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United States Department of Agriculture

Agricultural Research Service

Title: CONGENERS OF SMAP29 KILL OVINE PATHOGENS AND INDUCE UTRASTRUCTURAL DAMAGE IN BACTERIAL CELLS

Authors
item Kalfa, V - UNIV. OF CA., LOS ANGELES
item Jia, H - UNIV. OF IOWA, IOWA CITY
item Kunkle, Robert
item Mccray, Jr, Paul - UNIV. OF IOWA, IOWA CITY
item Tack, Brian - UNIV. OF IOWA, IOWA CITY
item Brogden, Kim -

Submitted to: Antimicrobial Agents and Chemotherapy
Publication Type: Peer Reviewed Journal
Publication Acceptance Date: August 8, 2001
Publication Date: N/A

Interpretive Summary: Respiratory tract diseases are a leading cause of loss from disease in the cattle, sheep, and goat industries. Annual losses in the United States are` estimated to exceed one billion dollars from mortality, reduced feed efficiency, and slaughter condemnations, as well as prevention and treatment measures. Currently, scientists and veterinarians are looking at novel ways to prevent or treat the disease. As part of our ongoing studies, we systematically altered the size and amino acid composition of SMAP29 to create a family of 23 related peptides and determined their minimal inhibitory concentration (MIC) and minimum bactericidal concentration (MBC) for 9 ovine pathogens and Aspergillus fumigatus in a broth microdilution susceptibility test. SMAP28, SMAP29, and a derivative of SMAP29 called ovispirin (OV) were all effective against Gram-negative bacteria (MIC range 0.1 to 10.0 ug/ml), Gram-positive bacteria (MIC range 0.8 to >20.0 ug/ml), and A. fumigatus (MIC 2.5 ug/ml). Congeners of SMAP2 were not as active, and MICs were generally higher (MIC range 0.3 to > 20.0 ug/ml). Congeners of OV (>16 residues) were more active than congeners (<16 residues). However, substituting residues in the peptide or adding an N-terminus amine improved antimicrobial activity of the latter. Corollary benefits of this work include an increase in the profitability and international competitiveness of the U. S. cattle industry, a stronger rural economy, and a continued supply of inexpensive, wholesome beef and beef products for the American consumer.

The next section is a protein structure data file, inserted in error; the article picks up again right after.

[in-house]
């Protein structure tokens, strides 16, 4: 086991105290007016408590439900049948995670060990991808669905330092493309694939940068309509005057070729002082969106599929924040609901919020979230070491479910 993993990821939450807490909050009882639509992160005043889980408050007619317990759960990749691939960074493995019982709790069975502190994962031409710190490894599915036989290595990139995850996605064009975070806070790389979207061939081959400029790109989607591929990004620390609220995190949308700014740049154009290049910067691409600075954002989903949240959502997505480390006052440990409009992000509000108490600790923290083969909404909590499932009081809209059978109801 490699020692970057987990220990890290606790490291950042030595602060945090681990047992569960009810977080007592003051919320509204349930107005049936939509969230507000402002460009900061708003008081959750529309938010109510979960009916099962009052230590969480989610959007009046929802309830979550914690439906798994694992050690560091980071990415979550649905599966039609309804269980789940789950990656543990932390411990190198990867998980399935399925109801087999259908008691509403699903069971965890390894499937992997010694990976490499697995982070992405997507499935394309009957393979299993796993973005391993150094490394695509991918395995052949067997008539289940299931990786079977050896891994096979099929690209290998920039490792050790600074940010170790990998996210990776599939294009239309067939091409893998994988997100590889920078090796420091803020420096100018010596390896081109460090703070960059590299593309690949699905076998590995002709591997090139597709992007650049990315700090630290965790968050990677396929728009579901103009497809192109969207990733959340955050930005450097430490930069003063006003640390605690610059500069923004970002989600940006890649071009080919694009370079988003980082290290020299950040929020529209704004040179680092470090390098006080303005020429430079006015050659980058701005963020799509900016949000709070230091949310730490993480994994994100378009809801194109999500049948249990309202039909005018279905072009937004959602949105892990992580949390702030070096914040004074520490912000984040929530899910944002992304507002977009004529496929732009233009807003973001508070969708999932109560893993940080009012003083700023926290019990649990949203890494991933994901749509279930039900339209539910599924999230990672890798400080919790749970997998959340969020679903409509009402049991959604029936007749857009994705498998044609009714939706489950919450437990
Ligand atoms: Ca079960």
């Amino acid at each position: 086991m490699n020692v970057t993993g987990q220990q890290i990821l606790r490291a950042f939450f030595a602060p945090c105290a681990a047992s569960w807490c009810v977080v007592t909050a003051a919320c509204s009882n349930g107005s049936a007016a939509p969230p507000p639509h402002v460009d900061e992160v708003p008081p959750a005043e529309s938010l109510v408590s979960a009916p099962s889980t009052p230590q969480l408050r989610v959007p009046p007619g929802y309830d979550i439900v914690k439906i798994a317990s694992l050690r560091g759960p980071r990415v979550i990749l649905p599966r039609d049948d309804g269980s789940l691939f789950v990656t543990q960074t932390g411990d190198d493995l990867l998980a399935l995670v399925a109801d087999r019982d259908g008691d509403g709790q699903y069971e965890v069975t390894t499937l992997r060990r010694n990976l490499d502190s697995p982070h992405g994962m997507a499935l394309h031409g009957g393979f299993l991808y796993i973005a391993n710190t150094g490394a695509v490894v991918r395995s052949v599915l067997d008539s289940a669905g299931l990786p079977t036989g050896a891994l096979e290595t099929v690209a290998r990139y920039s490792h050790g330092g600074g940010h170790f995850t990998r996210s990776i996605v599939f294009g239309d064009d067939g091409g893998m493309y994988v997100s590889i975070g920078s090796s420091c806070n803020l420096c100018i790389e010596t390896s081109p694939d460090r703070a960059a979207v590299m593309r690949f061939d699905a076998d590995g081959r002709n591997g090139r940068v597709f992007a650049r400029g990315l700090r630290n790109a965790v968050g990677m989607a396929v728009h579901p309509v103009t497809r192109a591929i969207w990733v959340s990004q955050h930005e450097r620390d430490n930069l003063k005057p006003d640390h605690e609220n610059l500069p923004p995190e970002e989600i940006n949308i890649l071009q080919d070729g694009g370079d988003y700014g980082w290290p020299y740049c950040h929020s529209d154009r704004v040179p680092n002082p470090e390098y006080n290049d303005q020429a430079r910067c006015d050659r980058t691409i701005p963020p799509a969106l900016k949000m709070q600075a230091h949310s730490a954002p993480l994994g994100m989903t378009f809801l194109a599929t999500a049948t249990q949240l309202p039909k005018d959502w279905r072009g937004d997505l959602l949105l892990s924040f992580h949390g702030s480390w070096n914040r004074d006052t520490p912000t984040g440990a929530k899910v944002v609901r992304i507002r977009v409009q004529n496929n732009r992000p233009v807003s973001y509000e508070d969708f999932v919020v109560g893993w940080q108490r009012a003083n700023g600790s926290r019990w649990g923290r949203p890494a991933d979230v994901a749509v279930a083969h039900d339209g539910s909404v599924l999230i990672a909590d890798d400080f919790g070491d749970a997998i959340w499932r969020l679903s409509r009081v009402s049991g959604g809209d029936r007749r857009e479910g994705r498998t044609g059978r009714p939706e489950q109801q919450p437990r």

Technical Abstract: Sheep myeloid antimicrobial peptide (SMAP) 29 is a cathelicidin with broad- spectrum antimicrobial activity. We systematically altered the size and amino acid composition of SMAP29 to create a family of 23 related peptides and determined their minimal inhibitory concentration (MIC) and minimum bactericidal concentration (MBC) for 9 ovine pathogens and Aspergillus fumigatus in a broth microdilution susceptibility test. SMAP28, SMAP29, and a derivative of SMAP29 called ovispirin (OV) were all effective against Gram-negative bacteria (MIC range 0.1 to 10.0 ug/ml), Gram-positive bacteria (MIC range 0.8 to >20.0 ug/ml), and A. fumigatus (MIC 2.5 ug/ml). Congeners of SMAP29 were not as active and MICs were generally higher (MIC range 0.3 to > 20.0 ug/ml). Congeners of OV (>16 residues) were more active than congeners (<16 residues). However, substituting residues in the peptide or adding an N-terminus amine improved antimicrobial activity of the latter. With immunoelectron microscopy using antiserum against SMAP29 and protein G-colloidal gold, SMAP29 was detected on bacterial membranes of P. aeruginosa PAO1 and later within the bacterial cytoplasm.

Last Modified: 9/1/2014
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